Following “RuPaul’s Drag Race’s” move from Logo to VH1, its new home committed to “Fierce Fridays,” a live “Drag Race” viewing party hosted by talk show host Wendy Williams and comedian Ross Matthew. Some of the series’ past queens, however, want Williams gone.
The talk show host has come under fire from a number of past contestants, who accuse Williams of transphobic behavior that’s at odds with the message of the show.
One of the first to speak out was New York drag-performer Stephanie Stone, who posted on Facebook about an incident in 2009 where “The Wendy Williams Show” threatened to remove Erick Atoure Aviance — another drag and nightlife performer — from the audience if she tried to appear on-camera or draw attention to herself. Williams’ producers later issued an apology, saying that the show had a strict no costumes policy.
“When are folks gonna realize not everyone’s your ‘friend of the community,’ Stone wrote.
Detox, who was a contestant on Season 5 and “All-Stars” Season 2, reposted Stone’s statement on Instagram and noted that Williams was “transphobic” and “NOT an ally.”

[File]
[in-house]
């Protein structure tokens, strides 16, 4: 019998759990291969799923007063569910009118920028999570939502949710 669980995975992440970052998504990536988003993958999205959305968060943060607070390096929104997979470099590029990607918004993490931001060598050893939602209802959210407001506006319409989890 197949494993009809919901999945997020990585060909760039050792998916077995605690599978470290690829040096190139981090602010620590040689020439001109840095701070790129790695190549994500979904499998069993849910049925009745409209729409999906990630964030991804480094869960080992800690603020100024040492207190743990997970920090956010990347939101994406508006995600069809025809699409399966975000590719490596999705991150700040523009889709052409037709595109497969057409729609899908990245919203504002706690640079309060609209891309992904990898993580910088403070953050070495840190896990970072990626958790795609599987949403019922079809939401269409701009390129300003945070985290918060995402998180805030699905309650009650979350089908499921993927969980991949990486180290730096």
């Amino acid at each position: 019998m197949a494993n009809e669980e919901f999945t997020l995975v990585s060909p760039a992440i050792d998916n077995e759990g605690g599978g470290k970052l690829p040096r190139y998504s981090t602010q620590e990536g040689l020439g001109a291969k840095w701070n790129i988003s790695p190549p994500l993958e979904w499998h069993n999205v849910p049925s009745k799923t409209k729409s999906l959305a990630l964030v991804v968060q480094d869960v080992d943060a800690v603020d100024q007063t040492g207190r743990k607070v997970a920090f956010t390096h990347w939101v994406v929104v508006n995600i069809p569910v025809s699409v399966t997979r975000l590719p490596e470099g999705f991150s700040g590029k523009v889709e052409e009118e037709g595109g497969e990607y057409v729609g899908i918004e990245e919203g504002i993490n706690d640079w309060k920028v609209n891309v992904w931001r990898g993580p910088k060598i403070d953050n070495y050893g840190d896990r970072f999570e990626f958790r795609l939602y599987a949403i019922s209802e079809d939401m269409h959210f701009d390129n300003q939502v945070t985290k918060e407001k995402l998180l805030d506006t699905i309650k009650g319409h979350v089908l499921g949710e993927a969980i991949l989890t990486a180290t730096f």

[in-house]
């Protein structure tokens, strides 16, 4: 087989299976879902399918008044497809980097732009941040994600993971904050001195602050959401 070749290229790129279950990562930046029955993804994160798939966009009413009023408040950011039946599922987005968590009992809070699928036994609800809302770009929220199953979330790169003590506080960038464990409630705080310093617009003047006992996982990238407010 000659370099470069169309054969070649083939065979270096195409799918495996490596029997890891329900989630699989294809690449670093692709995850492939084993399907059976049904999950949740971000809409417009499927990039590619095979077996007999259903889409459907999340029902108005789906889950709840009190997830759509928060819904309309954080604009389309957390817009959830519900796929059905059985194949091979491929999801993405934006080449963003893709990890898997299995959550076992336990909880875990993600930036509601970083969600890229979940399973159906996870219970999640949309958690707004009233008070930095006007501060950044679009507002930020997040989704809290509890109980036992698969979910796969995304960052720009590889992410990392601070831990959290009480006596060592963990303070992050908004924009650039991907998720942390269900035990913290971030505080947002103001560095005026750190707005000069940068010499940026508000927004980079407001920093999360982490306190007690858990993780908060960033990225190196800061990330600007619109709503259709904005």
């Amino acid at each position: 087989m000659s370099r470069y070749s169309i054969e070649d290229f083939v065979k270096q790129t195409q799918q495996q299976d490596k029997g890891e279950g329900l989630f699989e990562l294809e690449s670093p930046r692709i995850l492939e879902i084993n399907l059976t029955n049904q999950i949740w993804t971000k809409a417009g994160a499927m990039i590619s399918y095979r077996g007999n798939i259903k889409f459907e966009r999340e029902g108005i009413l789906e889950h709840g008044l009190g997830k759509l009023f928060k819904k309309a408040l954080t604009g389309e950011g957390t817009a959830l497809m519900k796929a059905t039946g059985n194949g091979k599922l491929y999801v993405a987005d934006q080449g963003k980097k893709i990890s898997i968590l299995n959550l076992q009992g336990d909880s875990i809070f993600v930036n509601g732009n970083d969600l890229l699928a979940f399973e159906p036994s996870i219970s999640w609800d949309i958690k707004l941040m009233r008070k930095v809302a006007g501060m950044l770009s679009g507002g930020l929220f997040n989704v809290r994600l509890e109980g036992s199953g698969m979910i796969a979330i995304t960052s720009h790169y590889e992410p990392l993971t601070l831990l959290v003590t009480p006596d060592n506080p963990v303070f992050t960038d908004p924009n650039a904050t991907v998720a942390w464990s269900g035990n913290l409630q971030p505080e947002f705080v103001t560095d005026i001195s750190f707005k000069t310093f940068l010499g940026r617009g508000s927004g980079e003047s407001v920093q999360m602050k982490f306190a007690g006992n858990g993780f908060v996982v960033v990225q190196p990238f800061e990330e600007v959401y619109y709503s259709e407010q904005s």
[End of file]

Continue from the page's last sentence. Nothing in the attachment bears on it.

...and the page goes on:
Alaska, another Season 5 contestant and winner of “All-Stars” Season 2, responded in a statement issued to Unicorn Booty, an LGBTQ blog, echoing Detox’s feelings.
“Frankly, I think the decision to make Wendy Williams one of the hosts of the weekly spots framing commercial breaks for ‘RuPaul’s Drag Race’s’ weekly broadcast is tone deaf, untimely and incorrect,” Alaska wrote.
Alaska then refers to comments Williams made during Caitlyn Jenner’s transition, in which the host insinuated that Jenner couldn’t be a woman because she “still has a member.”
“I think it’s good for ‘Drag Race’ to be moving toward the mainstream. I’m grateful for the move to VH1. I’m glad that one million people watched the first episode of Season 9. Our message is one of love and acceptance and truth and strength and perseverance, and I believe it should reach everyone, near and far.
“But I also believe we need to remember who we are. And remember that it is we who built this. We need to be vigilant and respectful when choosing the shepherds into whose hands we’re putting ourselves. We need to be wary of people hitching themselves to the wildly successful “Drag Race” wagon for monetary gain — especially if they can’t even name the winners of season 1, 2 and 3 in order.
“And I’m not the only one who feels this way.”
Take a look at some of the other reactions from across the LGBTQ community and from past “Drag Race” contestants.
At the time of this writing, VH1 has not responded to a request for comment.